South Africa

New evidence backs circumcision crusade

Reuters/Mona Dolan

A campaign encouraging African men to get circumcised to reduce HIV infections was a major talking point at the world AIDS forum in Rome on Wednesday.

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A study unveiled at the forum revealed that new cases of HIV among men fell by 76 per cent after a circumcision programme was launched in a South African township.

"This study is a fantastic result for a simple intervention which costs 40 euros, takes 20 minutes and has to be done only once in a lifetime," said David Lewis, of the Society for Family Health in Johannesburg.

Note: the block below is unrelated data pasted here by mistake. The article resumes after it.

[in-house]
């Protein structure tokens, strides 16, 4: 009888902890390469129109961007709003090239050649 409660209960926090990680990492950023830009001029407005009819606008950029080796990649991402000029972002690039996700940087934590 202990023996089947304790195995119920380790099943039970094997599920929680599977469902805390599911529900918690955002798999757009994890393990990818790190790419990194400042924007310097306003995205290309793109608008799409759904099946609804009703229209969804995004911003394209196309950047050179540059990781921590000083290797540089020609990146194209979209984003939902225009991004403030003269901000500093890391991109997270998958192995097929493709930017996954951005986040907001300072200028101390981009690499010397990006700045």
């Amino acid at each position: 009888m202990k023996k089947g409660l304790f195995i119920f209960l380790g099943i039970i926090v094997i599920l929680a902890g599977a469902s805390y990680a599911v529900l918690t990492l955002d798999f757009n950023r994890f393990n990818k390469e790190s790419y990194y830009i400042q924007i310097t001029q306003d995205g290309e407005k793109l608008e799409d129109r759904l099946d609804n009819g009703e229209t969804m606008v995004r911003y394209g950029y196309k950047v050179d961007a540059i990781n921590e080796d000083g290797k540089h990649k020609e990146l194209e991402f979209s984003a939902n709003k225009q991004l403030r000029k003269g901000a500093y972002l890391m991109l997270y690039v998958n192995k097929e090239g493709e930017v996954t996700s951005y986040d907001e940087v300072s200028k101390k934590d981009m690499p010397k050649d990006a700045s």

The study was conducted between 2007 and 2010 in Orange Farm, a township of 110,000 adults, where more than 20,000 circumcisions had been performed.

But France's 2008 Nobel laureate Francoise Barre-Sinoussi, who in 1983 co-identified HIV as the source of AIDS, warned that over-confidence in circumcision was a major anxiety.

"Nothing provides 100-percent protection, not even a vaccine," she said.

"Let's stop thinking that one preventative tool is enough. Circumcision has to be part of a combined approach".

The theory behind the benefits of circumcision is that the inner foreskin is an easy entry point for HIV. It is rich in so-called Langerhans cells, tissue that the AIDS virus easily latches on to and penetrates.

 

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